3. If piracy does affect him, and I don’t think it will, it would likely be more of a protest vote against his attitude toward ebooks. Funny how none of these folks ever find a reason to support writers. These efforts are always to help bookstores or publishers, and writers are given lipservice about some kind of supposed trickledown benefit. That’s okay, though. Writers seem to be figuring out how to help themselves just fine, thank you.

  4. Jussi Adler Olsen tried the same thing with his last novel in Germany. It didn’t work at all. It took only five days until someone scanned the book and made it available as a perfectly well formatted ebook. So there was no legal way for ebook readers to buy the book. That’s why lots why lots of them turned to illegal download sites for the first time. When this went viral, Adler Olsen changed his mind after about a month and finally allowed publishers to sell the ebook.
    When such a famous author decides to ignore ebooks on purpose it doesn’t help bookstors, but ebook piracy. I am surprised that Stephen King is not aware of how the Internet works.

    • I wouldn’t be at all surprised if a scanned version of this hits the internet before the book is released. I’d say that King knows this, and just doesn’t care. Given that he tried selling a book as a serial over the internet once and gave it up when he found out people were copying it, he has to know that not selling an ebook doesn’t mean one won’t be made. He’s rich enough to have bought two radio stations; I doubt he’ll care much about losing ebook sales for this book.

    • I think your comment pretty much sums up while Stephen King will be shooting himself in the foot.
      Also, no matter how much he would lose from piracy, I’m pretty sure the ebook sales would make up for those losses…

  5. An author who wants to help bookstores has a built-in problem. Not everyone lives in easy shopping distance from a bookstore– any bookstore. The Stephen Kings and JK Rowlings of the world can choose to limit their audience, but generally speaking most writers need to expand it as much as possible. The more people who can buy your book, the better! As a reader, I am a total; digital convert, but as a writer, I wish I had the resources to publish my books in print as well as ebook form. I haven’t been able to get around to that as yet, but I have plans.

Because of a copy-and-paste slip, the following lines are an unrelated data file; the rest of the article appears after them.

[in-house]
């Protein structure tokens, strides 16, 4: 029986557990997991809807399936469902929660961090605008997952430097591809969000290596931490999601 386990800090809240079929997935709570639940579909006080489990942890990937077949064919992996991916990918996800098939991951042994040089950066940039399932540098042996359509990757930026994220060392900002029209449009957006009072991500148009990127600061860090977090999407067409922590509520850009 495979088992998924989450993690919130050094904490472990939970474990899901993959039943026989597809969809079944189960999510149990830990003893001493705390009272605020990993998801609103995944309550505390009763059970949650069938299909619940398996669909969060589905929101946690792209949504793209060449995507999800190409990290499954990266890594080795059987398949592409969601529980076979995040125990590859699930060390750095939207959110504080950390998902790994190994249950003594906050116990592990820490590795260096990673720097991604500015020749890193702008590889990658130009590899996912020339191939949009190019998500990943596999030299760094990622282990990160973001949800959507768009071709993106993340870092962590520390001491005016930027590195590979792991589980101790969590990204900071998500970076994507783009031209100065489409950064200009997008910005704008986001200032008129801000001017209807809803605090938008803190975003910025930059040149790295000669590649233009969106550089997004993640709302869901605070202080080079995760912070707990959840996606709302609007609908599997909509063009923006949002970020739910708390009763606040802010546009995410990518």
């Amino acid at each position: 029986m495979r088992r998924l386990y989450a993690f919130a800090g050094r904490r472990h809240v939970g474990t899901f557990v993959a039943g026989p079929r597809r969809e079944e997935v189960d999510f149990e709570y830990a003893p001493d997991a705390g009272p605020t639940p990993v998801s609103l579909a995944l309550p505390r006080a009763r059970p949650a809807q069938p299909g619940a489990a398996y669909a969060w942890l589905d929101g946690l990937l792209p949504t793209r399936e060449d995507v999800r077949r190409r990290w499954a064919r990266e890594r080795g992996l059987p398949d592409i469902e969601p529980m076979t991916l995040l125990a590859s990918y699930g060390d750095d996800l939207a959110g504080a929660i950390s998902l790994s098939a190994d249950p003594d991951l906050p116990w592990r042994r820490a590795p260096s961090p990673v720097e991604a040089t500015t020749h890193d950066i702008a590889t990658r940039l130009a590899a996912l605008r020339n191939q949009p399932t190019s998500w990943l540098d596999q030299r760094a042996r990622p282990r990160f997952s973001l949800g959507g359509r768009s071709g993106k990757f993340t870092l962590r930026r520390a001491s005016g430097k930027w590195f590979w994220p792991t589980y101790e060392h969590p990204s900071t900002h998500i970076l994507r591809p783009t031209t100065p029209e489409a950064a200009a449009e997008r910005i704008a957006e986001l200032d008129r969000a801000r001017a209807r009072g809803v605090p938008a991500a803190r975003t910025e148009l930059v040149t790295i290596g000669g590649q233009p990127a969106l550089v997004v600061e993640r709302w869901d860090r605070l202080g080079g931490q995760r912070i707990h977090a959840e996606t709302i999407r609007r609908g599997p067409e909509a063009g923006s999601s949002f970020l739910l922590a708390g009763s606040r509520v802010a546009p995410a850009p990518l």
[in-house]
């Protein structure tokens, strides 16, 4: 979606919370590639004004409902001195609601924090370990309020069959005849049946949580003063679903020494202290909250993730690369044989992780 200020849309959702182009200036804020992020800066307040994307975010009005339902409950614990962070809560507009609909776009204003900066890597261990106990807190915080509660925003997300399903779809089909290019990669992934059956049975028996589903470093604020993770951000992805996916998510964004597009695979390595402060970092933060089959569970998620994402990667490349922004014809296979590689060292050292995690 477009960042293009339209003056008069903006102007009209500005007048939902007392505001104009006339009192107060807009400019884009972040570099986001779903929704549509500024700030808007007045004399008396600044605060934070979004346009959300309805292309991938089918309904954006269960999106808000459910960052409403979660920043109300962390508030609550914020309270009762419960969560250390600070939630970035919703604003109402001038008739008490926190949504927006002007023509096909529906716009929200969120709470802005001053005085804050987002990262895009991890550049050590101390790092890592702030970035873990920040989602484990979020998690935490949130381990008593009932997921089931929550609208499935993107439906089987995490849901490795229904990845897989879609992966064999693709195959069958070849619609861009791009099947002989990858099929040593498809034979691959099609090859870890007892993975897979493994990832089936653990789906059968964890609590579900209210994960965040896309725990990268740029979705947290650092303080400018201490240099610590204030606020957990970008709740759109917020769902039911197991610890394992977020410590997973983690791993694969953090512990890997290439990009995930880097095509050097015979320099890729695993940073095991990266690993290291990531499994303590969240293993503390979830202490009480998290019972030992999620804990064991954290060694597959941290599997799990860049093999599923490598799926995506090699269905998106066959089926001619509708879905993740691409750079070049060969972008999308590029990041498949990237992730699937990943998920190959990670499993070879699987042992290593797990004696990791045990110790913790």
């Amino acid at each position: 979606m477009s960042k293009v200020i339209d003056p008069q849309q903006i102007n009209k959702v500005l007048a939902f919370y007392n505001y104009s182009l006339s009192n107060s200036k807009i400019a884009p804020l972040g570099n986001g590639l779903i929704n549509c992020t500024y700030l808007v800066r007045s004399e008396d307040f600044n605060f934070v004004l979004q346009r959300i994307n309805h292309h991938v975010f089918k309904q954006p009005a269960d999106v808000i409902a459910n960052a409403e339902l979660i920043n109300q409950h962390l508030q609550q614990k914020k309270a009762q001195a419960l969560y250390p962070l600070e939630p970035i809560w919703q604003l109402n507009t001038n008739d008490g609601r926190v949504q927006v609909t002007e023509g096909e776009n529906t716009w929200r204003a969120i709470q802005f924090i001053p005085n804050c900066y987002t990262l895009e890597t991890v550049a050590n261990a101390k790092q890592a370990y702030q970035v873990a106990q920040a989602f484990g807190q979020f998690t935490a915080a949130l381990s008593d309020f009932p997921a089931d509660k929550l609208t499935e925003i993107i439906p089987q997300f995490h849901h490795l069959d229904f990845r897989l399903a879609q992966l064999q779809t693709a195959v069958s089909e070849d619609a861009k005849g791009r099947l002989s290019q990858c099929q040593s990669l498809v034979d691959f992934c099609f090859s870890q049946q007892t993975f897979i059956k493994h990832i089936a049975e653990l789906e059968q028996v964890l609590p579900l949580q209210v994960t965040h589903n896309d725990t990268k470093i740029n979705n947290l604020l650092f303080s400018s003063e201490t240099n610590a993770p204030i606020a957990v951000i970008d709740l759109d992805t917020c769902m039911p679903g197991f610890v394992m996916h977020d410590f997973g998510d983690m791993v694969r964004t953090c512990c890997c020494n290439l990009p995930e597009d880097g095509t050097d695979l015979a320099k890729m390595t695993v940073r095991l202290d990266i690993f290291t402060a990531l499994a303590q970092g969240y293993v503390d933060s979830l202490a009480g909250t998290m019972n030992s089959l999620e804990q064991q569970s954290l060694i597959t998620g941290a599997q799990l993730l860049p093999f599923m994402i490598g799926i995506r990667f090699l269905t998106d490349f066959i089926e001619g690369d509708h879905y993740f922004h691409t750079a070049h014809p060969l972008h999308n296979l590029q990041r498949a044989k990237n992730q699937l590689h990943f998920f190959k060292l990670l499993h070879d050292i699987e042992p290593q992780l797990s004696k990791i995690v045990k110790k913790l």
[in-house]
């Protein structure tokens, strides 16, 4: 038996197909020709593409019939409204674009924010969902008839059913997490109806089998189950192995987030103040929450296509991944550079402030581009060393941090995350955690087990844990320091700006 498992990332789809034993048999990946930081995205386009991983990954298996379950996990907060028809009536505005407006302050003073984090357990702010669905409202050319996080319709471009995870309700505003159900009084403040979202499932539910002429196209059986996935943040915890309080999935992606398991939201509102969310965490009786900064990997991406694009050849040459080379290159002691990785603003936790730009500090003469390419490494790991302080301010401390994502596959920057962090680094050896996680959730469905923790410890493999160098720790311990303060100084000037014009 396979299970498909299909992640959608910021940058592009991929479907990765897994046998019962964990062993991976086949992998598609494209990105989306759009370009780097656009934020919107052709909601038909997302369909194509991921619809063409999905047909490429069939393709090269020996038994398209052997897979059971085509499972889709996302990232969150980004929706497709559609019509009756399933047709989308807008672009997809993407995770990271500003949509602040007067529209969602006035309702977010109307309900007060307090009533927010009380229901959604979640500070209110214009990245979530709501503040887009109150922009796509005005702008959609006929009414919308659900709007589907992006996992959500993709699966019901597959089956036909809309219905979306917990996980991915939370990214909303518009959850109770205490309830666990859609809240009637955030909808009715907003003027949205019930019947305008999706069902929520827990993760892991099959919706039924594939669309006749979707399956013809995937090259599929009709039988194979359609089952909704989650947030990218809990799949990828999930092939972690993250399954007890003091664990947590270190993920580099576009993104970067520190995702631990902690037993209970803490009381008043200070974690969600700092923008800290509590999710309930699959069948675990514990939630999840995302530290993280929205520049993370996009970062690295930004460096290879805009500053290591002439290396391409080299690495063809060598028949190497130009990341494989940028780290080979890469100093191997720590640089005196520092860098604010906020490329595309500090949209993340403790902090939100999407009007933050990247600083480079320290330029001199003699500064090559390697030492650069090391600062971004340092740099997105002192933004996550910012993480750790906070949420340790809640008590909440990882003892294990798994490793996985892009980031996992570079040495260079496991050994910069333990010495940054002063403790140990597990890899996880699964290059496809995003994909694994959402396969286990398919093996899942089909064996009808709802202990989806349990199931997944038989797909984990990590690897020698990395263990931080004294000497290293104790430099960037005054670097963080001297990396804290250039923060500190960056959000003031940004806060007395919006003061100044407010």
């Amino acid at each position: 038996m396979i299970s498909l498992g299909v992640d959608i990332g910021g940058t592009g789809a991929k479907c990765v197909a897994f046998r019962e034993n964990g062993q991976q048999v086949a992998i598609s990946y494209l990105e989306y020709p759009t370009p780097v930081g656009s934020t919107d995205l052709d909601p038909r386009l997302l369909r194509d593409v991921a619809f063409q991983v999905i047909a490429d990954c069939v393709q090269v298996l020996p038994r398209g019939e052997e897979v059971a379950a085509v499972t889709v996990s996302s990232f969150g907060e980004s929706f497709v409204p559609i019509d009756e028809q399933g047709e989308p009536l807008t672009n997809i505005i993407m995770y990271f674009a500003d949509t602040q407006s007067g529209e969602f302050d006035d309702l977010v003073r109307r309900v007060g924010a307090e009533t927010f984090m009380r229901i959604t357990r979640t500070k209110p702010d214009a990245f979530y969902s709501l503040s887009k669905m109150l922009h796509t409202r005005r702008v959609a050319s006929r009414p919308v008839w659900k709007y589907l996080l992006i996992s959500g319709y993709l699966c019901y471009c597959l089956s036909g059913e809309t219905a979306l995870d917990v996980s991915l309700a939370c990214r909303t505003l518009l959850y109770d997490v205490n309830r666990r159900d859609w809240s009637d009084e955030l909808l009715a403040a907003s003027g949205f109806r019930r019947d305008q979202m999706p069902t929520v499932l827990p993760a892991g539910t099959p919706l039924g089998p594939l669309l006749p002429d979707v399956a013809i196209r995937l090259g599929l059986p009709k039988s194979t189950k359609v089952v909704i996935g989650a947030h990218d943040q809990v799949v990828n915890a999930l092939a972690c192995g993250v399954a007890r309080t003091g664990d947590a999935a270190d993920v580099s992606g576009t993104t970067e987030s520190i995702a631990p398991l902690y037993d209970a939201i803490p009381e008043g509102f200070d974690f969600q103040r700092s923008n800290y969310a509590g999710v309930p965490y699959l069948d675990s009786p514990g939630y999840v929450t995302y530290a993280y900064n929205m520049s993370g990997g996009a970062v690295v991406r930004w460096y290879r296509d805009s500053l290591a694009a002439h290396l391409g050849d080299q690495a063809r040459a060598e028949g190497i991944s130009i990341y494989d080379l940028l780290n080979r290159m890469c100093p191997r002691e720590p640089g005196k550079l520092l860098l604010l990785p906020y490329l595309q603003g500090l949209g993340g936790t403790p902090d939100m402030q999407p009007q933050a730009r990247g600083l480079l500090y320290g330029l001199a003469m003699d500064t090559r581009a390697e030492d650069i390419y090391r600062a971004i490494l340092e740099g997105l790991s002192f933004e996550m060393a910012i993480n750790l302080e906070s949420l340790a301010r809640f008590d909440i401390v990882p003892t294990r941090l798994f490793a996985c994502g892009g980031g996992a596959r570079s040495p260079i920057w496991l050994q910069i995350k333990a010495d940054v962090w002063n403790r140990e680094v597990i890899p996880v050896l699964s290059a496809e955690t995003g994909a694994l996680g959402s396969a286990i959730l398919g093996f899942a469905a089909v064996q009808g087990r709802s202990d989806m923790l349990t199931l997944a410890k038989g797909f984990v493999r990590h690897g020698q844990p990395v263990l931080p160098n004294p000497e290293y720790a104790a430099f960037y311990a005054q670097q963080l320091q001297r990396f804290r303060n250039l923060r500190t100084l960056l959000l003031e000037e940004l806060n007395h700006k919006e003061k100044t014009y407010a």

6. Does “no digital version” include audiobooks?

    That’s how I read the last two King novels, both of which were released as print and audio at the same time, with ebook versions coming several months later.

    • You know, I’m not used to thinking of audiobooks as digital, but but it could be. Perhaps the audiobook editions aren’t viewed as competing with the print edition?

      • I suppose they can categorize it however they want, but I always get one or the other, never both. And more and more, I am choosing the audio version.

  7. I just checked Audible, and sure enough, it is available as a pre-order. I’ll be picking it up this way, rather than going to an “actual bookstore.”

    http://www.audible.com/pd/ref=sr_1_1?asin=B00CTSU22C&qid=1369089772&sr=1-1

  8. I doubt I’ll ever read the book in any format, so I don’t have a dog in this hunt, but I do think King should be allowed to decide to limit the ebook availability if he wants to. It’s been the plan from the inception of the novel not to have an ebook version. The idea, remembered from something read a year or so ago, is that King wanted to pay tribute to pulp novels in eras before the Kindle. I fo see were he is coming from. But what I hear is a lot of whining. Readers like to whine. I also remember King saying he wanted to try write a story in French but some of his readers (who can’t read French) were whining vigorlessly. I thought he should go for it and send his unhappy readers a coupon for cheese.

    The fact the book will be uploaded and whinny readers will download it only proves that people will wear there asses on their heads.

  9. I read using E-Reader because in particular, Mr. King’s books are so heavy that my hands hurt holding them. “It”, “The Stand”, are two of my favorite books. I lucked up and got “The Stand” before he clamped down on e-version. But would love to add “IT” and read it again. I already have the paper version.